Because it's Jane Austen season on PBS
In honor of tonight's U.S. television debut of the new ITV production of Jane Austen's Persuasion, here's one of the most popular quotes from the novel for you, in the context of its entire paragraph. Oh, and for the interested, I provided a very short and completely incomplete cheat sheet in the comments of Friday's Persuasion post. The quote (about learning romance) comes from early on in the book, when Anne Elliot is thinking about the choice she was persuaded to make when she was nineteen, which was to renounce Frederick Wentworth, the man she loved, for financial and other security reasons:
How eloquent could Anne Elliot have been,——how eloquent, at least, were her wishes on the side of early warm attachment, and a cheerful confidence in futurity, against that over-anxious caution which seems to insult exertion and distrust Providence!——She had been forced into prudence in her youth, she learned romance as she grew older——the natural sequence of an unnatural beginning.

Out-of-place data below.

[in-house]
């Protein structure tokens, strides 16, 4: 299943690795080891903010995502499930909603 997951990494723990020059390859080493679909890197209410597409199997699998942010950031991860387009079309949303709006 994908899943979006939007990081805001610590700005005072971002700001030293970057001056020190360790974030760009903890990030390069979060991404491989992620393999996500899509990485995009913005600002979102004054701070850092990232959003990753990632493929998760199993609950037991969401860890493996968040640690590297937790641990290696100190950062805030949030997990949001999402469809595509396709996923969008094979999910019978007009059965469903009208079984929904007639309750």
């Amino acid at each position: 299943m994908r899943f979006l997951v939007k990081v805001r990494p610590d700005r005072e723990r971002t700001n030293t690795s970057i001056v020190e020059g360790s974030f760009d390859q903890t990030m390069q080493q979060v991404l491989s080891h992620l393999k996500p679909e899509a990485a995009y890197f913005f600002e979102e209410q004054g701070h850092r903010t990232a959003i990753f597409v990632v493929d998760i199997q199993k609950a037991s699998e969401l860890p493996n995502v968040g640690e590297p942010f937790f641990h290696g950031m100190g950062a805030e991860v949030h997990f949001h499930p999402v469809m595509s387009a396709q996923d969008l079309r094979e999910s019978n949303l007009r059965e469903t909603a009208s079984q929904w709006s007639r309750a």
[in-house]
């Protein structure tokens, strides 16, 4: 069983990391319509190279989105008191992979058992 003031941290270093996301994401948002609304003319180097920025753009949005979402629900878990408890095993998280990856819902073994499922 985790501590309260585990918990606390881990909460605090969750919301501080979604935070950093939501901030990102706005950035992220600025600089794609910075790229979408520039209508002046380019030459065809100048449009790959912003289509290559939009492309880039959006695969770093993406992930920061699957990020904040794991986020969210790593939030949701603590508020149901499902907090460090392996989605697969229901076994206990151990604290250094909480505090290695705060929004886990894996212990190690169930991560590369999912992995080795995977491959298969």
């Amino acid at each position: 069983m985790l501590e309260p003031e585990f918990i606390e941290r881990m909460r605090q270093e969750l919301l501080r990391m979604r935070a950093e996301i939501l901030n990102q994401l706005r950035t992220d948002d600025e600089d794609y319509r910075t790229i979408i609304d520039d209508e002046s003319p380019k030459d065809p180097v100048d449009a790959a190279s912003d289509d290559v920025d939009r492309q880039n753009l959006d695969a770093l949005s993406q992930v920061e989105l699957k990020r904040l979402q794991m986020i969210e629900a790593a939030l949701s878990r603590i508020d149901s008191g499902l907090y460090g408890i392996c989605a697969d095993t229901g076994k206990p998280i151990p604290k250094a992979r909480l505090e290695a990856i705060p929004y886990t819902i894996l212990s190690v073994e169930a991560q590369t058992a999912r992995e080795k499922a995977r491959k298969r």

From the very wise and talented Jennifer Hubbard, with whom I spent so much time at ALA yesterday:
One byproduct of the revision process is doubt. . . . The inner critic helps identify trouble spots. The inner critic tries not to let me get away with crap. The inner critic keeps me working when I might get lazy. But sometimes, one must stuff a pillow in the inner critic's mouth and listen to the story.
"All poems are journeys. The best poems take long journeys. I like poetry best that journeys——while remaining in the human scale——to the other world, which may be a place as easily overlooked as a bee's wing." ~Robert Bly